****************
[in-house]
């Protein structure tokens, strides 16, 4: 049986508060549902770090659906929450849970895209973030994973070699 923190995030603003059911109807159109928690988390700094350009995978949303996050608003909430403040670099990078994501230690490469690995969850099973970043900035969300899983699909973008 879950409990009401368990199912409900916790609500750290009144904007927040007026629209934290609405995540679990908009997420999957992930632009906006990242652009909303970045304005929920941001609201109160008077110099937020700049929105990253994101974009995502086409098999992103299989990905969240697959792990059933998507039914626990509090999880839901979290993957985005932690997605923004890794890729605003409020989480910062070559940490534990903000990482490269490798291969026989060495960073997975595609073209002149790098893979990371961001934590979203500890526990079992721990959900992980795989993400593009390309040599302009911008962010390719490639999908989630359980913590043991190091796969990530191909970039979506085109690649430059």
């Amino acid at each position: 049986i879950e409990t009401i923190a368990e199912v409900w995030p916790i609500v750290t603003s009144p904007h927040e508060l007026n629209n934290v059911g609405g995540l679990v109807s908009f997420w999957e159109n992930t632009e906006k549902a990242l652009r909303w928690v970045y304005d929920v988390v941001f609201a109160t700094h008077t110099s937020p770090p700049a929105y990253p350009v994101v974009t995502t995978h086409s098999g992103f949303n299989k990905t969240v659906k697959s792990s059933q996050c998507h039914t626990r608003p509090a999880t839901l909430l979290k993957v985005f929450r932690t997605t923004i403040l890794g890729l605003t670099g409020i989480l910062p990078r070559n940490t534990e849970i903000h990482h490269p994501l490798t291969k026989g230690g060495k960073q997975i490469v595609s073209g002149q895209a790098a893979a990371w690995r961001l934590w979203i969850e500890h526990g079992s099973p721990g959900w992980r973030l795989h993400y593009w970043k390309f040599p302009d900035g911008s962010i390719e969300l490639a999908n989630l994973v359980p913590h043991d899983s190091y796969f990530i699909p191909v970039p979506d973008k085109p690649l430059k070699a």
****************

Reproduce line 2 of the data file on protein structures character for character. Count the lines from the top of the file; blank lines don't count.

């Protein structure tokens, strides 16, 4: 049986508060549902770090659906929450849970895209973030994973070699 923190995030603003059911109807159109928690988390700094350009995978949303996050608003909430403040670099990078994501230690490469690995969850099973970043900035969300899983699909973008 879950409990009401368990199912409900916790609500750290009144904007927040007026629209934290609405995540679990908009997420999957992930632009906006990242652009909303970045304005929920941001609201109160008077110099937020700049929105990253994101974009995502086409098999992103299989990905969240697959792990059933998507039914626990509090999880839901979290993957985005932690997605923004890794890729605003409020989480910062070559940490534990903000990482490269490798291969026989060495960073997975595609073209002149790098893979990371961001934590979203500890526990079992721990959900992980795989993400593009390309040599302009911008962010390719490639999908989630359980913590043991190091796969990530191909970039979506085109690649430059």